At any given time, the rate of change in plasma glucose concentration is determined by the balance between the amount of glucose entering the blood stream and the amount of glucose leaving the blood stream. The former is derived from food or from the liver, whereas the later is determined by the rate of uptake of glucose by insulin-dependent and -independent tissues. This balance is disrupted in people with diabetes due to alterations in insulin secretion, insulin action, and glucose effectiveness (defined as the ability of glucose to stimulate its own uptake and to suppress its own release). We are seeking to gain a greater understanding of how these abnormalities alone and in combination cause hyperglycemia in people with diabetes mellitus.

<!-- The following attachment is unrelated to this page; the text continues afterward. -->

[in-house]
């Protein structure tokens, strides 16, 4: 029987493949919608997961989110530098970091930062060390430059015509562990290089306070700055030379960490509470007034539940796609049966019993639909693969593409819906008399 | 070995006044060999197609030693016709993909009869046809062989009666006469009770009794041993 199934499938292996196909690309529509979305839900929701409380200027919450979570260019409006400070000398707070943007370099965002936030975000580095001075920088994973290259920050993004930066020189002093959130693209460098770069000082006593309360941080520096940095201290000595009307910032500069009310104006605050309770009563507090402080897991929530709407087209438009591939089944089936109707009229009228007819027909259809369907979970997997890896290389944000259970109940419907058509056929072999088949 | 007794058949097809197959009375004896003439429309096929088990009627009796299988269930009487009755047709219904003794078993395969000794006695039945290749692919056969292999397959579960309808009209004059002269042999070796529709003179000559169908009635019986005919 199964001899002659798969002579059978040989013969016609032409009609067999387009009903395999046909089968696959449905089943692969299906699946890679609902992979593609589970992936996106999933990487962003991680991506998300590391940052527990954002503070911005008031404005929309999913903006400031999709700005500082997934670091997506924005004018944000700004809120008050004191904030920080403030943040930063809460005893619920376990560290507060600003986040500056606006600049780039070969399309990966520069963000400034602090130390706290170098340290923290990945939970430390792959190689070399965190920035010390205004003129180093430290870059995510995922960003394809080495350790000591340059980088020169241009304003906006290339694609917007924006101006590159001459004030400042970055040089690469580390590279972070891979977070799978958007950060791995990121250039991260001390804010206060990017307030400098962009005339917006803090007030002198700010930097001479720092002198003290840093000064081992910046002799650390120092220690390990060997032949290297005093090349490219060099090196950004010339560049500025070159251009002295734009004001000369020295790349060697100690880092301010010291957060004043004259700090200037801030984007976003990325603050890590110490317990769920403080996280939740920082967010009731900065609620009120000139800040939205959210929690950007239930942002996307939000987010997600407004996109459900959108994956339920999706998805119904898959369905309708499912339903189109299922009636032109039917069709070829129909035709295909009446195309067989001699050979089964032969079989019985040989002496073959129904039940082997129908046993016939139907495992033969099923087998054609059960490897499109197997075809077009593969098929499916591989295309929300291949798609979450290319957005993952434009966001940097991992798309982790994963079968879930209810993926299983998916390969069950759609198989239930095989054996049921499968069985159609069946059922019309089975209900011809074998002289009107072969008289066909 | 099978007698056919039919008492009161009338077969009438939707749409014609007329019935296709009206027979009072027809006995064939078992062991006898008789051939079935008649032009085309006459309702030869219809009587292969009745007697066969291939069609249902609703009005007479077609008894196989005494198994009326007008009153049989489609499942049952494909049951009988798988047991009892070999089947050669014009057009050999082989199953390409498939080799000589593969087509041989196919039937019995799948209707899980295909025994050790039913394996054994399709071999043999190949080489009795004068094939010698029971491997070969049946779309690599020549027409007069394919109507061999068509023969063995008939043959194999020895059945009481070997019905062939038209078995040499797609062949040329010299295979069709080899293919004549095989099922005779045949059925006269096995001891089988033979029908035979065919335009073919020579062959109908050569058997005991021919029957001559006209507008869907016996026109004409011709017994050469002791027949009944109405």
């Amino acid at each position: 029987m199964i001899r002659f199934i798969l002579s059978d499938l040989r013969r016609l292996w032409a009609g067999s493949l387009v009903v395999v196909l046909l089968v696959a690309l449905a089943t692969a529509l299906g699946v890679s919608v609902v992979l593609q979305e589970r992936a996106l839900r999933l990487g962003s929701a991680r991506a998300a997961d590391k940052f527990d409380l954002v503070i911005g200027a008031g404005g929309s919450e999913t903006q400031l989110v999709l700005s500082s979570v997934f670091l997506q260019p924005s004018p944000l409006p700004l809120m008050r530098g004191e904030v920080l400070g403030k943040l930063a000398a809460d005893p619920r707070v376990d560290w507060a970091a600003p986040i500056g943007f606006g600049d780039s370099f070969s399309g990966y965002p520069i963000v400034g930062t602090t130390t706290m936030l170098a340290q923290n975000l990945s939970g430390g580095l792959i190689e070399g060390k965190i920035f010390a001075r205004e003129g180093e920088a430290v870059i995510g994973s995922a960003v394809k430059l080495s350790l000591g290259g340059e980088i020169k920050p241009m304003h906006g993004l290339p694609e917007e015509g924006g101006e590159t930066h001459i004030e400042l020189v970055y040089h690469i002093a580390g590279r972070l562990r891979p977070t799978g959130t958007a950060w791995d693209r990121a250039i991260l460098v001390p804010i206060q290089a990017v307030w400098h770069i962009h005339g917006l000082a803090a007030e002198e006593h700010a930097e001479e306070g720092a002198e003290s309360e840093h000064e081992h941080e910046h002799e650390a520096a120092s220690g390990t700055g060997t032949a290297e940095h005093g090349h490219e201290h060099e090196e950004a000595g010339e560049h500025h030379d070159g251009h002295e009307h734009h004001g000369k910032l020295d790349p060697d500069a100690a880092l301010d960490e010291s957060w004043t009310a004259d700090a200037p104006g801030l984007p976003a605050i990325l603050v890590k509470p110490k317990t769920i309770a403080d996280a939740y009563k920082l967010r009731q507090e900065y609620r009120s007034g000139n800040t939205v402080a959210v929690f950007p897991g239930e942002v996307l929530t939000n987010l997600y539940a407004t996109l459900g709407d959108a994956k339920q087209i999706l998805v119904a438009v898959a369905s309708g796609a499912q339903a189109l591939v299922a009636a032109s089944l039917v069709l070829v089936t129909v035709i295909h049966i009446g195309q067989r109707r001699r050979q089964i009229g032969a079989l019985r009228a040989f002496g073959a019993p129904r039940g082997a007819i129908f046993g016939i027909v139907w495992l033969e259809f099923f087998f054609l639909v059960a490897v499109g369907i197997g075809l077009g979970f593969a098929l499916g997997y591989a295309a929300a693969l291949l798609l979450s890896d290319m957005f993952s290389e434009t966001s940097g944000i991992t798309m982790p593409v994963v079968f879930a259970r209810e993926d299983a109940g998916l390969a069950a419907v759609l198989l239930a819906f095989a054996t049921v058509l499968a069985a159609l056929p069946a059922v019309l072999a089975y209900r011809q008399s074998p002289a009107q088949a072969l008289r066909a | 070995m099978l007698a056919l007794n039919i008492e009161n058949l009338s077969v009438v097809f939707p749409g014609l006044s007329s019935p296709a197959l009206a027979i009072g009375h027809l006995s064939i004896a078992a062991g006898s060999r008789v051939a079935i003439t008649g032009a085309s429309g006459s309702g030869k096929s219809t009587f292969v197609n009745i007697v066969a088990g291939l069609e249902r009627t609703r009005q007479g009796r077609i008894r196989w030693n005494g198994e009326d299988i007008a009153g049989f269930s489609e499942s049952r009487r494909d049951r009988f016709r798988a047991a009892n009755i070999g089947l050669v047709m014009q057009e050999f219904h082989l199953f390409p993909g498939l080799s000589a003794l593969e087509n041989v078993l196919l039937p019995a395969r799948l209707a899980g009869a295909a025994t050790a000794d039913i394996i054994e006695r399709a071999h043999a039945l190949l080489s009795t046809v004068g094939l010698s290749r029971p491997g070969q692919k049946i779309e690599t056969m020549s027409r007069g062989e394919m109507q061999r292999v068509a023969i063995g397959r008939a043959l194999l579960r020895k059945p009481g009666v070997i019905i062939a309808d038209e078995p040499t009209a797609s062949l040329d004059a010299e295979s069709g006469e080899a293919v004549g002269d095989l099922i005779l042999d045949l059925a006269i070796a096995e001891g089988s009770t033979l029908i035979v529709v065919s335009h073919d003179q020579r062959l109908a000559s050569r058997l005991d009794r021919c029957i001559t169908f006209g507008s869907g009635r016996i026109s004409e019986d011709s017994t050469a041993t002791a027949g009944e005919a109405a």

To address this question, our laboratory makes extensive use of isotopic dilution (stable and radioactive) techniques, indirect calorimetry, organ catheterization (hepatic, leg, forearm), and mathematical models. We are particularly interested in the effects of obesity, diabetes, and various treatment modalities on the regulation of hepatic glycogenolysis, gluconeogenesis, and glycogen synthesis in humans. We use glucose and insulin clamps as well computer-generated insulin and glucose infusion algorithms to assess the impact of physiologic changes in glucose, insulin, glucagon, cortisol, incretins, and various substrates (e.g., free fatty acids) on carbohydrate, fat, and protein metabolism in diabetic and nondiabetic humans. We also are examining the impact of different routes of insulin (portal versus peripheral) and glucose (enteral versus intravenous) delivery on glucose tolerance. Our long-term goal is to develop rational and effective therapies for the treatment and prevention of diabetes mellitus and its associated complications.